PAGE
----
Snow Angels

September 11, 2008 0 By Fans
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Still of Michael Angarano in Snow AngelsStill of Kate Beckinsale in Snow AngelsGriffin Dunne at event of Snow AngelsStill of Kate Beckinsale and Sam Rockwell in Snow AngelsStill of Kate Beckinsale and Nicky Katt in Snow AngelsStill of Michael Angarano and Olivia Thirlby in Snow Angels

Plot

A drama that interweaves the life of a teenager, with his old baby sitter, her estranged husband, and their daughter.

Release Year: 2007

Rating: 7.0/10 (7,712 voted)

Critic's Score: 67/100

Director:
David Gordon Green

Stars: Kate Beckinsale, Sam Rockwell, Michael Angarano

Storyline
On a cold afternoon, with snow on the ground, the high school band is practicing for the last football game. They hear shots. Flashback a few weeks before. Arthur is a high school student, bussing at a restaurant. Annie and Barb are waitresses there – Annie was Arthur's babysitter when he was little. She's now separated from her husband Glenn, who's on the wagon, starting a new job, praying to Jesus, and trying to prove he has his balance back so he can see more of their small daughter, Tara. Annie's seeing someone else, Arthur's parents have just separated, and Arthur is attracted to Lila, a new student at the high school. It's a small town, people's lives cross.

Writers: David Gordon Green, Stewart O'Nan

Cast:

Kate Beckinsale

Annie Marchand


Sam Rockwell

Glenn Marchand


Michael Angarano

Arthur Parkinson


Jeannetta Arnette

Louise Parkinson


Griffin Dunne

Don Parkinson


Nicky Katt

Nate Petite


Tom Noonan

Mr. Chervenick


Connor Paolo

Warren Hardesky


Amy Sedaris

Barb Petite


Olivia Thirlby

Lila Raybern


Gracie Hudson

Tara Marchand

(as Grace Hudson)


Brian Downey

Frank Marchand


Carroll Godsman

Olive Marchand


Daniel Lillford

Rafe


Deborah Allen

May Van Dorn

Taglines:
Some will fall. Some will fly.



Details

Official Website:
Warner Independent Pictures [United States]|

Release Date: 11 September 2008

Filming Locations: Dartmouth, Nova Scotia, Canada

Opening Weekend: $14,247
(USA)
(9 March 2008)
(2 Screens)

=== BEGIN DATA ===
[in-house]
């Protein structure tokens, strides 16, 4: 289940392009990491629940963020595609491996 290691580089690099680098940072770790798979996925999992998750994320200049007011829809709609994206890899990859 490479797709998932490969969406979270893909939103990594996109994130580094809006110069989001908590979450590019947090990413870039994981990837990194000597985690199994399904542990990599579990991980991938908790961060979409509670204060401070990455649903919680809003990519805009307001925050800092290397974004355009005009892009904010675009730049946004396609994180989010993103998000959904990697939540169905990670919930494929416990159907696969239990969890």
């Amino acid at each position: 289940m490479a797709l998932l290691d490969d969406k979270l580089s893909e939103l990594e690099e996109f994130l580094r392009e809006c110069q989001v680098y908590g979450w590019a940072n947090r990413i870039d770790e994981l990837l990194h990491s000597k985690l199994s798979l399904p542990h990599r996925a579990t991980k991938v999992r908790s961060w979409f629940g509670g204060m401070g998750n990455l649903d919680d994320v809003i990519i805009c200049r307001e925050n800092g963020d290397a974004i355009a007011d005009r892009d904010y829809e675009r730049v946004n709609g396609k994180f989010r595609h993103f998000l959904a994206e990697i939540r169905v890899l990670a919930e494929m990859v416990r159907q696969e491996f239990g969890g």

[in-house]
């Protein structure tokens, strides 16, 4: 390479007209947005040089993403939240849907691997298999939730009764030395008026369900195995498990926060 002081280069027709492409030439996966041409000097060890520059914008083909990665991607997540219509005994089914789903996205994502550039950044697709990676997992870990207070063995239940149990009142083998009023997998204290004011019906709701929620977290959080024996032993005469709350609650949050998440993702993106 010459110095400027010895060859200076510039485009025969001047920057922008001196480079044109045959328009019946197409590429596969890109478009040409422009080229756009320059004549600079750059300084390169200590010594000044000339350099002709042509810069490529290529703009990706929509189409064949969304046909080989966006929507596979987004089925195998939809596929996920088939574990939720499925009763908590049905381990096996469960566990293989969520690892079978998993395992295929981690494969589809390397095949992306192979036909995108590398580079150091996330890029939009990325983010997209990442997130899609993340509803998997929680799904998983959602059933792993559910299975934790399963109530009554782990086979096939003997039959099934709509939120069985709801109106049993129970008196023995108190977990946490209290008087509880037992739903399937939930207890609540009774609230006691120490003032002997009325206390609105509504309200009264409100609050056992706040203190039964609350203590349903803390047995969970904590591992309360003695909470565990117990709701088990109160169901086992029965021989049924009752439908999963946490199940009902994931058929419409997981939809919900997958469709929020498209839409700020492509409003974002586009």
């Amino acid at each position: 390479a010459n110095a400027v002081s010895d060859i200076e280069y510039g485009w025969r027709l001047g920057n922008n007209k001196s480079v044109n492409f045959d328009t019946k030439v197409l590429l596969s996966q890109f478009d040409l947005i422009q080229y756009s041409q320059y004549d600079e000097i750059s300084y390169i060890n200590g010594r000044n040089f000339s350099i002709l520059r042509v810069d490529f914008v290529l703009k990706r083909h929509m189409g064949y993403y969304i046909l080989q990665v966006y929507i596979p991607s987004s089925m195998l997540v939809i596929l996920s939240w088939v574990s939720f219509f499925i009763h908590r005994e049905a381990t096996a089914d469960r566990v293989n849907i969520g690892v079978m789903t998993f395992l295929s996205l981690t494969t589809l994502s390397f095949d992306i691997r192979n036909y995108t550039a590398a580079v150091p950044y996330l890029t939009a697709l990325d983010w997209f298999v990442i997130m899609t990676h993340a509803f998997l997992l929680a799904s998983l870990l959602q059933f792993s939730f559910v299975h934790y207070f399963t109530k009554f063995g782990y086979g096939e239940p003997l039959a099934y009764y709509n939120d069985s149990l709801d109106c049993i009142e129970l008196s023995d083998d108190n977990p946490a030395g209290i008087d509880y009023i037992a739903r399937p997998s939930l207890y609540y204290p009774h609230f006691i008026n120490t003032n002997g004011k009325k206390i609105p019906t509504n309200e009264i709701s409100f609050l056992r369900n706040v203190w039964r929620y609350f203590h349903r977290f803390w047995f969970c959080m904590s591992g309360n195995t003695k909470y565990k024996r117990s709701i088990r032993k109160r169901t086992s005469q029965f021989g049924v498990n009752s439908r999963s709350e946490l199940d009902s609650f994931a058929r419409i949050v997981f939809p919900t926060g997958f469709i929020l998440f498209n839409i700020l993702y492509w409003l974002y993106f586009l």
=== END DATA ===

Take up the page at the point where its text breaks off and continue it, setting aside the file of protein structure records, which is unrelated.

Gross: $402,820
(USA)
(1 June 2008)



Technical Specs

Runtime:



Did You Know?

Trivia:

David Gordon Green, who would end up directing the film, first worked on the script for another director. After 3 years, this other director moved on to other projects and Green was approached by the producers to make the film.

Goofs:

Continuity:
In the scene where Arthur takes a swig from a bottle of beer hidden on the floor, he raises it with the label facing him. In the next cut scene, as he lowers the bottle, the label can be clearly seen facing the camera.

Quotes:

Louise Parkinson:
Arthur, I'm gonna ask you a favour to not bottle this up inside, okay? It's easy for us to block out the things that upset us, that's what I do. That's what most people do. But it's important that you feel through this, it's so important I can't tell you.



User Review

Kate Beckinsale's best movie and a great chunk of life.

Rating: 10/10


'Snow Angels' is a movie based on a book by Stewart O'Nan. It is
directed by David Gordon Green, and stars Sam Rockwell, Kate
Beckinsale, and Michael Angarano. Rockwell and Beckinsale portray a
recently divorced couple with a daughter, who were high school
sweethearts. Angarano plays a teenager, who used to be baby-sat by
Annie (Beckinsale). The movie follows the lives of several people,
including Annie and Glenn (Rockwell), Arthur (Angrano) and his parents,
and others as some relationships are built and others are destroyed.

The movie has a strong real-life feeling to it, thanks to great writing
by Green and great acting skills by the cast. There are scenes where
Annie yells at her child that may seem to be out of place at first
glance, but are actually amazing true-to-life ways to express how
sometimes parents can lose their tempers with their children. The
scenes show how sometimes kids can try to push their parents' buttons,
or play their parents against each other without even knowing it.

The acting is absolutely wonderful – the actors show a wide range, from
joy to sorrow, and from humor to violent anger. There are times when
you love and sympathize with the characters, and there are times when
you hate them so much your blood boils – that's how strongly the
audience connects to the characters. By the end of the movie, you feel
drained, as if you just watched someone you love die.

There were times when the whole audience laughed together, and there
were times when the whole audience grew silent in discomfort. The way
that this movie consists of laugh-out-loud moments and moments when you
just want to tear your heart out and break out a box of tissues is what
makes it an outstanding movie. This movie doesn't even have to try to
get its audience to love it. The script is chock-full of wit, life at
its best and worst, and humor for every generation. The movie left me
walking out of the BAM theater smiling and wishing I could watch it
again, not wondering why I'd wasted over 10 bucks on a ticket.

The only problem I found with the movie was that its setting was a bit
confusing. There were scenes where the characters used cell phones, and
others where there were those record players for LPs. But other than
that, the movie was flawless.

Beckinsale is at her best here, not only in looks, but in acting range.
She took me on another world as I sympathized with her, felt angry at
her, felt happy with her, and watched her as her character's story
unfolded before my very eyes. This is one of her best movies, and to me
it IS her best movie.

10/10, for sure.